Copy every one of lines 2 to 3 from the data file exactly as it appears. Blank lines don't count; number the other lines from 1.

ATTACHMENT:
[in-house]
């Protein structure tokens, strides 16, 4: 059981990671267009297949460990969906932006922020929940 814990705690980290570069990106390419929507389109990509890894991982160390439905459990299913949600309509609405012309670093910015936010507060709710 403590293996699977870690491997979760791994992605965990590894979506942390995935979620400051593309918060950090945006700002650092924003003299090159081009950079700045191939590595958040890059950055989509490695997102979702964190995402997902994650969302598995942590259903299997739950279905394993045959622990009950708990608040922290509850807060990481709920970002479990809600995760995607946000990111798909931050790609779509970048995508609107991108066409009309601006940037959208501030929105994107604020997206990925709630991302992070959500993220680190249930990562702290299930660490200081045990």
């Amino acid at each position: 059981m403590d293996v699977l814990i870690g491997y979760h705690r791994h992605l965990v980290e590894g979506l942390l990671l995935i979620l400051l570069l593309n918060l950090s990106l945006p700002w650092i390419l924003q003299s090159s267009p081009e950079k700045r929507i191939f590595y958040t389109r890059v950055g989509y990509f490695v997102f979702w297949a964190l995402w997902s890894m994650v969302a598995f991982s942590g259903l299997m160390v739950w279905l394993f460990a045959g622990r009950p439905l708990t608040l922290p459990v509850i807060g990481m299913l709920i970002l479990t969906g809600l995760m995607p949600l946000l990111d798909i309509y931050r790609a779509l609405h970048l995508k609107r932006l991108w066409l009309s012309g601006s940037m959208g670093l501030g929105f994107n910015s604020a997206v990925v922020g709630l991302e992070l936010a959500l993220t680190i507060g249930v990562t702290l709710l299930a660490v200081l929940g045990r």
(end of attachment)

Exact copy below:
């Protein structure tokens, strides 16, 4: 059981990671267009297949460990969906932006922020929940 814990705690980290570069990106390419929507389109990509890894991982160390439905459990299913949600309509609405012309670093910015936010507060709710 403590293996699977870690491997979760791994992605965990590894979506942390995935979620400051593309918060950090945006700002650092924003003299090159081009950079700045191939590595958040890059950055989509490695997102979702964190995402997902994650969302598995942590259903299997739950279905394993045959622990009950708990608040922290509850807060990481709920970002479990809600995760995607946000990111798909931050790609779509970048995508609107991108066409009309601006940037959208501030929105994107604020997206990925709630991302992070959500993220680190249930990562702290299930660490200081045990």
């Amino acid at each position: 059981m403590d293996v699977l814990i870690g491997y979760h705690r791994h992605l965990v980290e590894g979506l942390l990671l995935i979620l400051l570069l593309n918060l950090s990106l945006p700002w650092i390419l924003q003299s090159s267009p081009e950079k700045r929507i191939f590595y958040t389109r890059v950055g989509y990509f490695v997102f979702w297949a964190l995402w997902s890894m994650v969302a598995f991982s942590g259903l299997m160390v739950w279905l394993f460990a045959g622990r009950p439905l708990t608040l922290p459990v509850i807060g990481m299913l709920i970002l479990t969906g809600l995760m995607p949600l946000l990111d798909i309509y931050r790609a779509l609405h970048l995508k609107r932006l991108w066409l009309s012309g601006s940037m959208g670093l501030g929105f994107n910015s604020a997206v990925v922020g709630l991302e992070l936010a959500l993220t680190i507060g249930v990562t702290l709710l299930a660490v200081l929940g045990r």